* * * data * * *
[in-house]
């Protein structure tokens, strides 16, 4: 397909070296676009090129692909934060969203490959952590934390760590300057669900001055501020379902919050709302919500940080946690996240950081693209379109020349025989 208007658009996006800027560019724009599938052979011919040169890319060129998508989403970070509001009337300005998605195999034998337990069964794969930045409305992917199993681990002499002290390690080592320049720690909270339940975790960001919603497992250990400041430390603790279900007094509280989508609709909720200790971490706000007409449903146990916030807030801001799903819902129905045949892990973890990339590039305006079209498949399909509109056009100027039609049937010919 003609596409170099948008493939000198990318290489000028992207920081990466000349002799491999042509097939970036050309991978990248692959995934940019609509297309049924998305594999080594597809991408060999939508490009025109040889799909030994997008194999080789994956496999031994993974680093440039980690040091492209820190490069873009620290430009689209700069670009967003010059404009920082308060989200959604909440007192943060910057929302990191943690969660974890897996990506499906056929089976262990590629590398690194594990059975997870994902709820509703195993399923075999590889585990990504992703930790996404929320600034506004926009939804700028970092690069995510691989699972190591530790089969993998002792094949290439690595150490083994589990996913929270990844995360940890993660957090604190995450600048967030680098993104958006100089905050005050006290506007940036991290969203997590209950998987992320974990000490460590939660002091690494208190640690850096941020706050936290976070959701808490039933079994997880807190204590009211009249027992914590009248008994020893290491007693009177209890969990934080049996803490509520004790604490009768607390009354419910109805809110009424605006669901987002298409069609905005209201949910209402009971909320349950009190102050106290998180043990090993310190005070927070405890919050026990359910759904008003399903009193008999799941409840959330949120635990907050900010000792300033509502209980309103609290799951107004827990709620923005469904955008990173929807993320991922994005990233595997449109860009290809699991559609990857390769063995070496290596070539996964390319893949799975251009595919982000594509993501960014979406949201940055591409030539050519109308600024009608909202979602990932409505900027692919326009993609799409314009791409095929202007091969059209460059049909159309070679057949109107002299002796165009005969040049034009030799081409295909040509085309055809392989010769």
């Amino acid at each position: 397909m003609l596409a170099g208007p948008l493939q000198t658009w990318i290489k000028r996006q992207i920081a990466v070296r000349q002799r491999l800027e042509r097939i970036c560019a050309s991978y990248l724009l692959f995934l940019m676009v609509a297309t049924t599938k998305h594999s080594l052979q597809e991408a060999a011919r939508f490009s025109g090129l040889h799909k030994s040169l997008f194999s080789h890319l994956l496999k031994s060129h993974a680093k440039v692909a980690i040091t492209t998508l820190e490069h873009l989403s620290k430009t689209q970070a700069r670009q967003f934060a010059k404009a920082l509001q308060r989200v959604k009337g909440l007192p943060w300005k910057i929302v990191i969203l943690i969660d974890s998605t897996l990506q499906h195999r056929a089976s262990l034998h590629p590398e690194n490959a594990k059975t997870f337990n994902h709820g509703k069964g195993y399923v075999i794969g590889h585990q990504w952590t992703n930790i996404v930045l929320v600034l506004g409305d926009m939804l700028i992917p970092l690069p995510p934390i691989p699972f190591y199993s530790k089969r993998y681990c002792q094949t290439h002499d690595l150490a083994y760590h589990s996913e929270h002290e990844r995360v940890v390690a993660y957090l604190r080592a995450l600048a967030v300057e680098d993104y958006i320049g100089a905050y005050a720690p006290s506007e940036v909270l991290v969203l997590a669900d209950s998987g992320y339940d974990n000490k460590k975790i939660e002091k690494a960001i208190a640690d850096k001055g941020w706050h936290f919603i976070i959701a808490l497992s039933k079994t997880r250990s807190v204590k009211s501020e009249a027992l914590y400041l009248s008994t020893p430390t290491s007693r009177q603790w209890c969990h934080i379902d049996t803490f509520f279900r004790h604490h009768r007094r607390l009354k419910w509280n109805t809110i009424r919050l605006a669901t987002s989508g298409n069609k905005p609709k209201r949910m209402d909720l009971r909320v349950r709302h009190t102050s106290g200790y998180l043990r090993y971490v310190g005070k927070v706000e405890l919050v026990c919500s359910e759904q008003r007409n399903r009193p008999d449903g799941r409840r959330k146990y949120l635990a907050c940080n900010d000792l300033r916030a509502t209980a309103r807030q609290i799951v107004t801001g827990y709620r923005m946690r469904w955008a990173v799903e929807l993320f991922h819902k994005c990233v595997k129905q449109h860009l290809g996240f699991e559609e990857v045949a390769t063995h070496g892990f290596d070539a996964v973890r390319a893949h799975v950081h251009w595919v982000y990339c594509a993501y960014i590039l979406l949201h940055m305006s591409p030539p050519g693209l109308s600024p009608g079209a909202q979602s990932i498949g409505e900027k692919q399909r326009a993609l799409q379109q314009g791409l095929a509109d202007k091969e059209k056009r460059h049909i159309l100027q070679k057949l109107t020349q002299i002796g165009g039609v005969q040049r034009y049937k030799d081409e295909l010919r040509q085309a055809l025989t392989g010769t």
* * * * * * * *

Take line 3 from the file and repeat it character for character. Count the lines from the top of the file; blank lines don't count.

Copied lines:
């Amino acid at each position: 397909m003609l596409a170099g208007p948008l493939q000198t658009w990318i290489k000028r996006q992207i920081a990466v070296r000349q002799r491999l800027e042509r097939i970036c560019a050309s991978y990248l724009l692959f995934l940019m676009v609509a297309t049924t599938k998305h594999s080594l052979q597809e991408a060999a011919r939508f490009s025109g090129l040889h799909k030994s040169l997008f194999s080789h890319l994956l496999k031994s060129h993974a680093k440039v692909a980690i040091t492209t998508l820190e490069h873009l989403s620290k430009t689209q970070a700069r670009q967003f934060a010059k404009a920082l509001q308060r989200v959604k009337g909440l007192p943060w300005k910057i929302v990191i969203l943690i969660d974890s998605t897996l990506q499906h195999r056929a089976s262990l034998h590629p590398e690194n490959a594990k059975t997870f337990n994902h709820g509703k069964g195993y399923v075999i794969g590889h585990q990504w952590t992703n930790i996404v930045l929320v600034l506004g409305d926009m939804l700028i992917p970092l690069p995510p934390i691989p699972f190591y199993s530790k089969r993998y681990c002792q094949t290439h002499d690595l150490a083994y760590h589990s996913e929270h002290e990844r995360v940890v390690a993660y957090l604190r080592a995450l600048a967030v300057e680098d993104y958006i320049g100089a905050y005050a720690p006290s506007e940036v909270l991290v969203l997590a669900d209950s998987g992320y339940d974990n000490k460590k975790i939660e002091k690494a960001i208190a640690d850096k001055g941020w706050h936290f919603i976070i959701a808490l497992s039933k079994t997880r250990s807190v204590k009211s501020e009249a027992l914590y400041l009248s008994t020893p430390t290491s007693r009177q603790w209890c969990h934080i379902d049996t803490f509520f279900r004790h604490h009768r007094r607390l009354k419910w509280n109805t809110i009424r919050l605006a669901t987002s989508g298409n069609k905005p609709k209201r949910m209402d909720l009971r909320v349950r709302h009190t102050s106290g200790y998180l043990r090993y971490v310190g005070k927070v706000e405890l919050v026990c919500s359910e759904q008003r007409n399903r009193p008999d449903g799941r409840r959330k146990y949120l635990a907050c940080n900010d000792l300033r916030a509502t209980a309103r807030q609290i799951v107004t801001g827990y709620r923005m946690r469904w955008a990173v799903e929807l993320f991922h819902k994005c990233v595997k129905q449109h860009l290809g996240f699991e559609e990857v045949a390769t063995h070496g892990f290596d070539a996964v973890r390319a893949h799975v950081h251009w595919v982000y990339c594509a993501y960014i590039l979406l949201h940055m305006s591409p030539p050519g693209l109308s600024p009608g079209a909202q979602s990932i498949g409505e900027k692919q399909r326009a993609l799409q379109q314009g791409l095929a509109d202007k091969e059209k056009r460059h049909i159309l100027q070679k057949l109107t020349q002299i002796g165009g039609v005969q040049r034009y049937k030799d081409e295909l010919r040509q085309a055809l025989t392989g010769t």